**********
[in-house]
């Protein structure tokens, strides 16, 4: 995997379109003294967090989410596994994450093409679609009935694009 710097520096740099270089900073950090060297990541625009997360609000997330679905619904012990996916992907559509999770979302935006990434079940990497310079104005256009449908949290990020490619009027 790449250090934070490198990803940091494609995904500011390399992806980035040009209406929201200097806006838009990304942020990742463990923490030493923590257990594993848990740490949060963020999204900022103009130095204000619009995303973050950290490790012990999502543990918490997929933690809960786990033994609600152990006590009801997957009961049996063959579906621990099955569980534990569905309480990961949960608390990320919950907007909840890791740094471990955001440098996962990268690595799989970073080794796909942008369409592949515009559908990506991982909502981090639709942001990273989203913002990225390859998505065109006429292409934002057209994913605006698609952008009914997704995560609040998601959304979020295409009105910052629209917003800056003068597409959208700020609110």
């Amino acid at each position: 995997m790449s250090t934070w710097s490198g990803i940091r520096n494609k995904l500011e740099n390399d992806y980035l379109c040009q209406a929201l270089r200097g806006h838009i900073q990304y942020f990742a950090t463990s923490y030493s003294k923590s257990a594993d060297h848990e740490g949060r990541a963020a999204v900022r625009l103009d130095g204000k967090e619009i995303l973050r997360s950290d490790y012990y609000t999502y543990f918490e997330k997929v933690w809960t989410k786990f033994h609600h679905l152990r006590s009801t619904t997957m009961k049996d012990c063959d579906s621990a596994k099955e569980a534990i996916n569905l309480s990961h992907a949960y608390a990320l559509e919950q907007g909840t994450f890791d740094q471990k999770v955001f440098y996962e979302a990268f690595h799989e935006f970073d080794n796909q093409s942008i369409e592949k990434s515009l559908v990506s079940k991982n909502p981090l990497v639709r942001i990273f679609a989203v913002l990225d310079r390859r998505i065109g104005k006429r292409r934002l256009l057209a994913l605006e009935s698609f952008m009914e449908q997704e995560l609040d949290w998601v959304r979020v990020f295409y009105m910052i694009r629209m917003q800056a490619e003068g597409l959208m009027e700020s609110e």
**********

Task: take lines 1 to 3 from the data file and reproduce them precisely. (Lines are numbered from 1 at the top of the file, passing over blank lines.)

[in-house]
């Protein structure tokens, strides 16, 4: 995997379109003294967090989410596994994450093409679609009935694009 710097520096740099270089900073950090060297990541625009997360609000997330679905619904012990996916992907559509999770979302935006990434079940990497310079104005256009449908949290990020490619009027 790449250090934070490198990803940091494609995904500011390399992806980035040009209406929201200097806006838009990304942020990742463990923490030493923590257990594993848990740490949060963020999204900022103009130095204000619009995303973050950290490790012990999502543990918490997929933690809960786990033994609600152990006590009801997957009961049996063959579906621990099955569980534990569905309480990961949960608390990320919950907007909840890791740094471990955001440098996962990268690595799989970073080794796909942008369409592949515009559908990506991982909502981090639709942001990273989203913002990225390859998505065109006429292409934002057209994913605006698609952008009914997704995560609040998601959304979020295409009105910052629209917003800056003068597409959208700020609110």
């Amino acid at each position: 995997m790449s250090t934070w710097s490198g990803i940091r520096n494609k995904l500011e740099n390399d992806y980035l379109c040009q209406a929201l270089r200097g806006h838009i900073q990304y942020f990742a950090t463990s923490y030493s003294k923590s257990a594993d060297h848990e740490g949060r990541a963020a999204v900022r625009l103009d130095g204000k967090e619009i995303l973050r997360s950290d490790y012990y609000t999502y543990f918490e997330k997929v933690w809960t989410k786990f033994h609600h679905l152990r006590s009801t619904t997957m009961k049996d012990c063959d579906s621990a596994k099955e569980a534990i996916n569905l309480s990961h992907a949960y608390a990320l559509e919950q907007g909840t994450f890791d740094q471990k999770v955001f440098y996962e979302a990268f690595h799989e935006f970073d080794n796909q093409s942008i369409e592949k990434s515009l559908v990506s079940k991982n909502p981090l990497v639709r942001i990273f679609a989203v913002l990225d310079r390859r998505i065109g104005k006429r292409r934002l256009l057209a994913l605006e009935s698609f952008m009914e449908q997704e995560l609040d949290w998601v959304r979020v990020f295409y009105m910052i694009r629209m917003q800056a490619e003068g597409l959208m009027e700020s609110e």